The Government has announced its first update of the adult autism strategy since the ground-breaking Autism Act of 2009.
Think Autism includes new initiatives designed to ensure that adults with autism get more of the services and support they need. These include a new awareness initiative to help build understanding among the professionals working with people with autism and among the general public, and to make communities more autism friendly.
An innovation fund has also been announced to support the development and replication of new services that best meet the needs of adults with autism and their families.
The National Autistic Society (NAS) says that awareness of adults with autism will get a major boost under the Think Autism initiatives. NAS Chief Executive Mark Lever believes that Think Autism aims to ensure that the ambitions of the Autism Act are realised. “If all of us involved rise to the challenge, Think Autism offers the chance of a step change in the quality of services and support for adults with autism”, he says.
Mr Lever praised the strategy for tackling “core issues that affect the quality of the lives of adults with autism: understanding and awareness, and the development and delivery of better services.”
However, the NAS cautions that the new initiatives will only make a difference if local authorities and health services establish the best possible plans for local services.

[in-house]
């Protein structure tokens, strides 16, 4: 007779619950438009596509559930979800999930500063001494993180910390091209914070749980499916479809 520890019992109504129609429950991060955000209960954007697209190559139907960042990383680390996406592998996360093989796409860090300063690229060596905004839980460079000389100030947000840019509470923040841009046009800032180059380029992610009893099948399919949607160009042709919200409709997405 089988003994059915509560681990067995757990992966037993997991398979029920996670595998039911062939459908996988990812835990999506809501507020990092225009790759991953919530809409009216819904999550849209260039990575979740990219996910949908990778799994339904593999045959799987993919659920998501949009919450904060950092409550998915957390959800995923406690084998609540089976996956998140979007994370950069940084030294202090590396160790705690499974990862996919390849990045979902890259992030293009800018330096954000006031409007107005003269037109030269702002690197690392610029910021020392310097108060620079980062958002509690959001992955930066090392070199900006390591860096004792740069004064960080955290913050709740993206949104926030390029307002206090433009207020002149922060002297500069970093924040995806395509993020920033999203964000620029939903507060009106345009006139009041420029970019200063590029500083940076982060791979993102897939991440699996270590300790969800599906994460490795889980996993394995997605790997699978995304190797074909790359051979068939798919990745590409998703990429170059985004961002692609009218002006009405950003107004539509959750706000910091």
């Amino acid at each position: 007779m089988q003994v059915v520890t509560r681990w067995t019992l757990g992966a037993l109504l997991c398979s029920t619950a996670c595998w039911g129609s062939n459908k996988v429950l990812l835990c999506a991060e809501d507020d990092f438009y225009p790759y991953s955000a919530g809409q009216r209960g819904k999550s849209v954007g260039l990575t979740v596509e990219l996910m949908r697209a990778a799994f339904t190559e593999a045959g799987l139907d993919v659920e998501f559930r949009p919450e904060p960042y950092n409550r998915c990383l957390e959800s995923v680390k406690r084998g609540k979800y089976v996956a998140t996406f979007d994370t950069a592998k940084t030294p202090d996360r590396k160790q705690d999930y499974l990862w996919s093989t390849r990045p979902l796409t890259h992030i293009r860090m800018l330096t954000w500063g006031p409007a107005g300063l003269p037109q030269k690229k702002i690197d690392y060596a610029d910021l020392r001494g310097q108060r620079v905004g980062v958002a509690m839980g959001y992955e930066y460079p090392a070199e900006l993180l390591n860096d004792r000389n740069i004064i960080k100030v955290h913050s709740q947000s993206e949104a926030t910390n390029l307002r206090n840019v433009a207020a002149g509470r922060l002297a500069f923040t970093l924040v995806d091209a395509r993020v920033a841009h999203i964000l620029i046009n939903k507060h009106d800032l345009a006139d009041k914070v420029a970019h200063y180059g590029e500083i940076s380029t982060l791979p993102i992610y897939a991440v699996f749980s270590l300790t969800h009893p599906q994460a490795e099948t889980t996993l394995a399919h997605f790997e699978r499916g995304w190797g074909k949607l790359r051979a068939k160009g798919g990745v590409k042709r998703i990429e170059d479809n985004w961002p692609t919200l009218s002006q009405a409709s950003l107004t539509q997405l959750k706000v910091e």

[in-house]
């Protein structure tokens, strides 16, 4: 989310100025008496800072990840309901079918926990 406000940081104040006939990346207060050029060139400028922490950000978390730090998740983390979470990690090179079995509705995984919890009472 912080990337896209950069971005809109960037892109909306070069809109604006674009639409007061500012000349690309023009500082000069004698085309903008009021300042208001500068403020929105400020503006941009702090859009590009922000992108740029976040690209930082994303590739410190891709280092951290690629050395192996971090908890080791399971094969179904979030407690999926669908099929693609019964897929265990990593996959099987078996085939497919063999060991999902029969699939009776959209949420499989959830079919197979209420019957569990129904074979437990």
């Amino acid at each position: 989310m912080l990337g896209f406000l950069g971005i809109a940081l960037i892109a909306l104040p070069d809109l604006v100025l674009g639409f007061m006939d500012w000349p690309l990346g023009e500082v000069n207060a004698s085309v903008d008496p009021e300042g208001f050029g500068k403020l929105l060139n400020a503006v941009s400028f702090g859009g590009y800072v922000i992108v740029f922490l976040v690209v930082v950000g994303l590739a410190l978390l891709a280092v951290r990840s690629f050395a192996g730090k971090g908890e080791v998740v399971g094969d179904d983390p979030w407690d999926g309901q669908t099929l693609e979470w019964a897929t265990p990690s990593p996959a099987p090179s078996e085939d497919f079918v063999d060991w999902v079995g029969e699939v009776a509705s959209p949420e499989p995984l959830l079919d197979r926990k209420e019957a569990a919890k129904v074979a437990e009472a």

Think Autism has also been welcomed by Ambitious About Autism, whose Chief Executive, Jolanta Lasota, says “The refreshed Autism Strategy helpfully focuses on inclusion for adults with autism – in employment, in communities and in society.”
The charity warns that employment prospects for adults on the spectrum will only improve if the rates of exclusion from education that young people with autism face are addressed. At present, only one in four young people with autism access any kind of education beyond school.
Ms Lasota says it is essential that the new innovation funds look at ways to improve participation in education and training for young people with autism; “…without better access to education, and improved understanding among employers, we will continue to see people with autism struggling to find jobs”, she says.
For more information about Think Autism, click here.